The British Museum, established in 1759, welcomes 6 million patrons each year. At its founding, the collections included mostly books, manuscripts and natural specimens. Today, the museum is home to 8 million objects spanning 2 million years of human history and culture. This year’s exhibitions highlight life in Pompeii before Mount Vesuvius erupted, fourth-century fine dining in Roman Britain and the history of money during biblical times. Then, of course, the permanent collection has its gems—the Rosetta Stone, a key for interpreting hieroglyphs created in Egypt in 196 B.C, for instance, and the Elgin Marbles, ancient Greek sculptures originally part of the Parthenon. Admission is free.
Royal Museums Greenwich
The Royal Museums Greenwich consists of four sites: the National Maritime Museum, the Royal Observatory, the Queen's House and the 18th-century ship, the Cutty Sark. The National Maritime Museum documents 500 years of British nautical history through numerous ship models, countless artifacts from life at sea and a massive, interactive world map that visitors can walk on to track seafaring stories. The Queen’s House, built in the 17th century, holds the museum’s fine art collection of more than 4,500 oil paintings. The Royal Observatory, located longitudinally at the Prime Meridian, allows visitors to stand in both the eastern and western hemispheres at the same. Visitors can also walk aboard and beneath the 144-year-old Cutty Sark, a clipper ship that has visited every major port in the world. Admission is free, except for the Cutty Sark, which costs £12 for adults and £6.50 for children ages 5-15.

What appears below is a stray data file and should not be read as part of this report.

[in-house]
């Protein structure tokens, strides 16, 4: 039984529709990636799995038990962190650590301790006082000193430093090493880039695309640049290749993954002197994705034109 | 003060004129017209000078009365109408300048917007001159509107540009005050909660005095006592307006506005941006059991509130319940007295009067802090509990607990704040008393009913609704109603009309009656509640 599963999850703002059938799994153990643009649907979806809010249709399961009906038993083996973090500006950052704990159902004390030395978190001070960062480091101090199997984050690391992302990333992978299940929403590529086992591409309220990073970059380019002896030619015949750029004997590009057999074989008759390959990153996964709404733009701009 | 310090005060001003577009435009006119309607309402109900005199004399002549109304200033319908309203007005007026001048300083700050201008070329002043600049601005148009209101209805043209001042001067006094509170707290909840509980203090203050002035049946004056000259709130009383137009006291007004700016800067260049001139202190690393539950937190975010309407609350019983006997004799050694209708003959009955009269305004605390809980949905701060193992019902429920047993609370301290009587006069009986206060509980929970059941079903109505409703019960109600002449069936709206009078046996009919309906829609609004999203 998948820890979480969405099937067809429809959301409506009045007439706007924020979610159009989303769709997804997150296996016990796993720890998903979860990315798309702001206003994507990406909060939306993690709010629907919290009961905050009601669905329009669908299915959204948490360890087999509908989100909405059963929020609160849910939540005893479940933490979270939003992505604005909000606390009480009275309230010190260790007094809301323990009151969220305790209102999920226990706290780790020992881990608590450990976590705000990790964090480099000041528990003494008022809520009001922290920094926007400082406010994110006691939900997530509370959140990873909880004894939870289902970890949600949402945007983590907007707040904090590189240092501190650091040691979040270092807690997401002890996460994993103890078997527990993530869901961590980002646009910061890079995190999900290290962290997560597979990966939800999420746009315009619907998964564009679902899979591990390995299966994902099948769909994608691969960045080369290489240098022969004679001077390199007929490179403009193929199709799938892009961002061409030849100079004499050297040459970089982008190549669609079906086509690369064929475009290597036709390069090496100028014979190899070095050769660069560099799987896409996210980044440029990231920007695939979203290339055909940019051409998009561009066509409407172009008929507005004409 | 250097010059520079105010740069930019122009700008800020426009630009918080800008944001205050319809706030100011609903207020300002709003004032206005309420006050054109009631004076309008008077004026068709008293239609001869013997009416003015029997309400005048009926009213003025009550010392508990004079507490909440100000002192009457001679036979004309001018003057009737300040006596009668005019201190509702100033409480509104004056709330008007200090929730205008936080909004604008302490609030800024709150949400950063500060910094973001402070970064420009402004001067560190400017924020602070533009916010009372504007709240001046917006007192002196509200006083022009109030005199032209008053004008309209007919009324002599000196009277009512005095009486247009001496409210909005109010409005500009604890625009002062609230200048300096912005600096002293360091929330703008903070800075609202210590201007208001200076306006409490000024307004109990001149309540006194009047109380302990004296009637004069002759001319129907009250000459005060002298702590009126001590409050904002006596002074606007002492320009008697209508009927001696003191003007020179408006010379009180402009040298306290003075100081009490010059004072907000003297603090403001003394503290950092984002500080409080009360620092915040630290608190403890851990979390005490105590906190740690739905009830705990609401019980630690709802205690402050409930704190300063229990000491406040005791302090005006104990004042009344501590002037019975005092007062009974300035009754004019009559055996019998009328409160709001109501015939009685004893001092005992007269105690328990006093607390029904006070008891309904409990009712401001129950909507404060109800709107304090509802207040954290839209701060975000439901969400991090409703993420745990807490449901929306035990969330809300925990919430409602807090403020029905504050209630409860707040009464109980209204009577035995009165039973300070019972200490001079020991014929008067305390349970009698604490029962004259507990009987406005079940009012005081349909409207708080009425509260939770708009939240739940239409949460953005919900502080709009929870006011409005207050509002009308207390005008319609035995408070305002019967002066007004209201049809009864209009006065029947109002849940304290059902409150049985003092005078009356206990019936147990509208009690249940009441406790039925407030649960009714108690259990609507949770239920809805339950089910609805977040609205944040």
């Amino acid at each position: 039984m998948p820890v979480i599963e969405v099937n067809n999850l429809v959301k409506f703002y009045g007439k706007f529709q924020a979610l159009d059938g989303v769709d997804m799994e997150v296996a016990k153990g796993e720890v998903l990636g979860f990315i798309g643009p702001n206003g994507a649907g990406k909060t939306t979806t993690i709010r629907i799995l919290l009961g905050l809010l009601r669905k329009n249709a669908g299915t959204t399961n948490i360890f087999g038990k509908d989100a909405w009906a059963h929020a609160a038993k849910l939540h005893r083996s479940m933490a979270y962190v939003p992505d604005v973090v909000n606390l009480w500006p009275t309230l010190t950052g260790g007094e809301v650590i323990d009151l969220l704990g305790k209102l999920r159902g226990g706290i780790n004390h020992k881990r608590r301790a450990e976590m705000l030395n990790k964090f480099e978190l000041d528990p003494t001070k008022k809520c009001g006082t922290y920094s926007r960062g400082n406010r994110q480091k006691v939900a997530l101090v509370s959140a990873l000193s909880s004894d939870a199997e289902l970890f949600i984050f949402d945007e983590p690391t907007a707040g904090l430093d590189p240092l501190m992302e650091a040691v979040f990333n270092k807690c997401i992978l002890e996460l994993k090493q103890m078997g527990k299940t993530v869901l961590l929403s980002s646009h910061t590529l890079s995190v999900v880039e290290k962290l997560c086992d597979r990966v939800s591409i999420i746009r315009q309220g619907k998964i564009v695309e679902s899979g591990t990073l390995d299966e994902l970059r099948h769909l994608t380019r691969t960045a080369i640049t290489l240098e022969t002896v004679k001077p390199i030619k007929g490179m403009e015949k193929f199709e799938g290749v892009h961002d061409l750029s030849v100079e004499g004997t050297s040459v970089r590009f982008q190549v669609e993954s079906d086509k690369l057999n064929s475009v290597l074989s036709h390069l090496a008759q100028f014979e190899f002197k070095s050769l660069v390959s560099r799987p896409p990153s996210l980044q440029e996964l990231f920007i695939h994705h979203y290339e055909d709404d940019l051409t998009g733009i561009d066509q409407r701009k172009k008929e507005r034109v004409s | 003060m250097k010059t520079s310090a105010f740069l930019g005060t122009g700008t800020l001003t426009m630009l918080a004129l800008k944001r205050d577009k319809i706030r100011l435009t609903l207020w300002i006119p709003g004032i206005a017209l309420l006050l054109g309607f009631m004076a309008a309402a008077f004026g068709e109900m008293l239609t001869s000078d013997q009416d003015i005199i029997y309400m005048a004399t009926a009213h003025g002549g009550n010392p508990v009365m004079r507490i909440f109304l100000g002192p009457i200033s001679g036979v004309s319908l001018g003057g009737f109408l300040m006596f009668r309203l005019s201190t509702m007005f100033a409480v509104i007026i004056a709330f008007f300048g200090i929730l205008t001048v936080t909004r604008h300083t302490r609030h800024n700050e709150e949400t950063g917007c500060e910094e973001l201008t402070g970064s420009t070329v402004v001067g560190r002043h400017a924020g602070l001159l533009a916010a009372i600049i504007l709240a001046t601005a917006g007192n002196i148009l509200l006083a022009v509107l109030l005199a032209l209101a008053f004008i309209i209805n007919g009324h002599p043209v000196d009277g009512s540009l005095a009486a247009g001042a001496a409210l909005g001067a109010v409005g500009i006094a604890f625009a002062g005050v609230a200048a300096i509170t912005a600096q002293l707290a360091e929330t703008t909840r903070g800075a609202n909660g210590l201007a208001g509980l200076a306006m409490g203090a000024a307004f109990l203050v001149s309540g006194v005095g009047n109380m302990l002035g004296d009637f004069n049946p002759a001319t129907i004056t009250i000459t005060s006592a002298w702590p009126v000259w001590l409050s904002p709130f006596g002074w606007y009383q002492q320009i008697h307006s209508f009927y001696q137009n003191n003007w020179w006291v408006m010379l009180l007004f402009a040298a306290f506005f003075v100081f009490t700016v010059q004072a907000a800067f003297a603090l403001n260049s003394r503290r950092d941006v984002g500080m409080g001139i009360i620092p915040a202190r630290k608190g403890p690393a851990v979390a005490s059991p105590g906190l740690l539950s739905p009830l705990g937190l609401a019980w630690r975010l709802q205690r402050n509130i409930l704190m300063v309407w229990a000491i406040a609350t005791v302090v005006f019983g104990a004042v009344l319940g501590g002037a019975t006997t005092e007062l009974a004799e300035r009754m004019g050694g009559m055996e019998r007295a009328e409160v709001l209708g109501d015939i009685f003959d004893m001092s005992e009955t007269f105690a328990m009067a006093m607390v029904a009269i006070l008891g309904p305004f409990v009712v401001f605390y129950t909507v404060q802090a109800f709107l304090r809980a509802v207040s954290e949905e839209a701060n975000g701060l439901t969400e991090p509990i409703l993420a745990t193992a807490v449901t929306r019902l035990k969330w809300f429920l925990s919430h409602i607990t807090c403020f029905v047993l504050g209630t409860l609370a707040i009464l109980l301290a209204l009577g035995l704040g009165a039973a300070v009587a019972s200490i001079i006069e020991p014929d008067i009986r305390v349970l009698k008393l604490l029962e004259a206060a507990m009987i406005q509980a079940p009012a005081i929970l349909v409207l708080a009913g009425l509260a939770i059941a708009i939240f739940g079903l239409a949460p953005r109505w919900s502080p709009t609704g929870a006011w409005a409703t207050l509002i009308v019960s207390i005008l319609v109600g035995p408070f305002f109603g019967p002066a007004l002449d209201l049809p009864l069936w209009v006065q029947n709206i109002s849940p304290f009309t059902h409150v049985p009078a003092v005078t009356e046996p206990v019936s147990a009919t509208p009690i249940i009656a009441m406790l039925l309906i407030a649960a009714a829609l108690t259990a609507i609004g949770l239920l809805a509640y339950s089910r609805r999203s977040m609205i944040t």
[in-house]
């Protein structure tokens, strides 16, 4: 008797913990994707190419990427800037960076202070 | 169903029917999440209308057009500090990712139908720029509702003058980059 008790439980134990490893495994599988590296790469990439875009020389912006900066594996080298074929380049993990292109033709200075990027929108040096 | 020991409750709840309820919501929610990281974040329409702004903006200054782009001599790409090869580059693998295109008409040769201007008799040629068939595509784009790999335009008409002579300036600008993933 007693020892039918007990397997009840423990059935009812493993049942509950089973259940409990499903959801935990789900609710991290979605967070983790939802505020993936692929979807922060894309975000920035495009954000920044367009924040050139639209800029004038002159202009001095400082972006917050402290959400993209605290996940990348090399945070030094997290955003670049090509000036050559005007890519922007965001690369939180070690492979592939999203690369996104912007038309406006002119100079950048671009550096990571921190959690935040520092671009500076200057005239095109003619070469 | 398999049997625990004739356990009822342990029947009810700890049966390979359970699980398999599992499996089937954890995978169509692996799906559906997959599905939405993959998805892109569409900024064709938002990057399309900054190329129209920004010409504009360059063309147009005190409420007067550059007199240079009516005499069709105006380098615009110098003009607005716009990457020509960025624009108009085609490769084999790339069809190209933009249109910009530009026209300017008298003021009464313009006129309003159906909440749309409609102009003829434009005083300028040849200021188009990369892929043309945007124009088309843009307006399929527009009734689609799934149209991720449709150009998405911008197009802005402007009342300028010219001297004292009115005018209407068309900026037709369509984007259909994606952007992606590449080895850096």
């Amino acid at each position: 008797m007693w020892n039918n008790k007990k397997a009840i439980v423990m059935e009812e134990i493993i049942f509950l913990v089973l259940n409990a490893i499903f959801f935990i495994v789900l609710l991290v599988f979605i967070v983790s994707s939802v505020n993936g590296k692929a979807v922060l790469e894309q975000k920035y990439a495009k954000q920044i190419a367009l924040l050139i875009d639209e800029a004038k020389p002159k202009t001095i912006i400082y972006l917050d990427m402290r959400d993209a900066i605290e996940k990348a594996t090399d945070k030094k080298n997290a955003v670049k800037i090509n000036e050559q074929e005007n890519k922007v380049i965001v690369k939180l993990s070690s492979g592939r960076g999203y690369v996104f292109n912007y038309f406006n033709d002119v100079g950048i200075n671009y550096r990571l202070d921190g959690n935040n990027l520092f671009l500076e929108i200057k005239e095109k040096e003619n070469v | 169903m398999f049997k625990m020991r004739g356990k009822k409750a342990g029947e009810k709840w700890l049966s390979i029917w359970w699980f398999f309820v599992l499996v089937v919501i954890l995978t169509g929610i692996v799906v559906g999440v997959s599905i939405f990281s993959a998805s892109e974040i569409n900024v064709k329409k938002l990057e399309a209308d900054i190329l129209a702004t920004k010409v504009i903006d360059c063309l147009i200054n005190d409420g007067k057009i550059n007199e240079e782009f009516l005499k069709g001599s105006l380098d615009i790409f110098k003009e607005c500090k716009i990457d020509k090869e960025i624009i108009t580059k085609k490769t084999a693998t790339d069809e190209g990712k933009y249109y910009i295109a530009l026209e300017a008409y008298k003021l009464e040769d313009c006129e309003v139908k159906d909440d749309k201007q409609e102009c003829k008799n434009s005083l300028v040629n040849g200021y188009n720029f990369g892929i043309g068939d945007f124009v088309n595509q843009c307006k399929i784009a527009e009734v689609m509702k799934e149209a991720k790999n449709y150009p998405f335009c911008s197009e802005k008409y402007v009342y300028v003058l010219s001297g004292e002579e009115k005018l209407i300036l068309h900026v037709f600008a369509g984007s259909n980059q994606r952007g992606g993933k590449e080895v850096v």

Churchill War Rooms of the Imperial War Museum
Between 1939 and 1945, several basement offices in London’s Whitehall area served as meeting places for Prime Minister Winston Churchill and his trusted advisors. Known collectively as the Cabinet War Rooms, the underground bunker sheltered Churchill during the Blitz, an 8-month-long German bombing attack on Britain. Each day, visitors can explore the rooms and learn about the people who hid in them. Admission is free.
Victoria and Albert Museum
Named after Queen Victoria and Albert, Britain’s reigning royalty for a large part of the 19th century, this museum is devoted to decorative arts and design. The collections include more than 4 million objects from Europe, North America, Asia and North Africa, spanning 3,000 years of humankind’s forays into furniture and textile making, sculpture and ceramics. Highlights include the Beauharnais Emeralds, which Napoleon gave to his daughter, and diamonds from Russia’s Catherine the Great, as well as the Raphael Cartoons—designs that the Italian Renaissance painter made in the early 1500s for tapestries in the Sistine Chapel. Admission is free.
The Tate Modern is Britain’s national museum of modern and contemporary art, featuring works by Cézanne, Matisse, Picasso, Dalí, Pollock and Warhol. The collections, for instance, include such masterpieces as Picasso’s Weeping Woman, Duchamp’s Fountain and Warhol’s Marilyn Diptych. The Modern’s most notable feature is a massive five-story-tall turbine hall with roughly 36,000 square feet of floor space for exhibitions. Admission is free.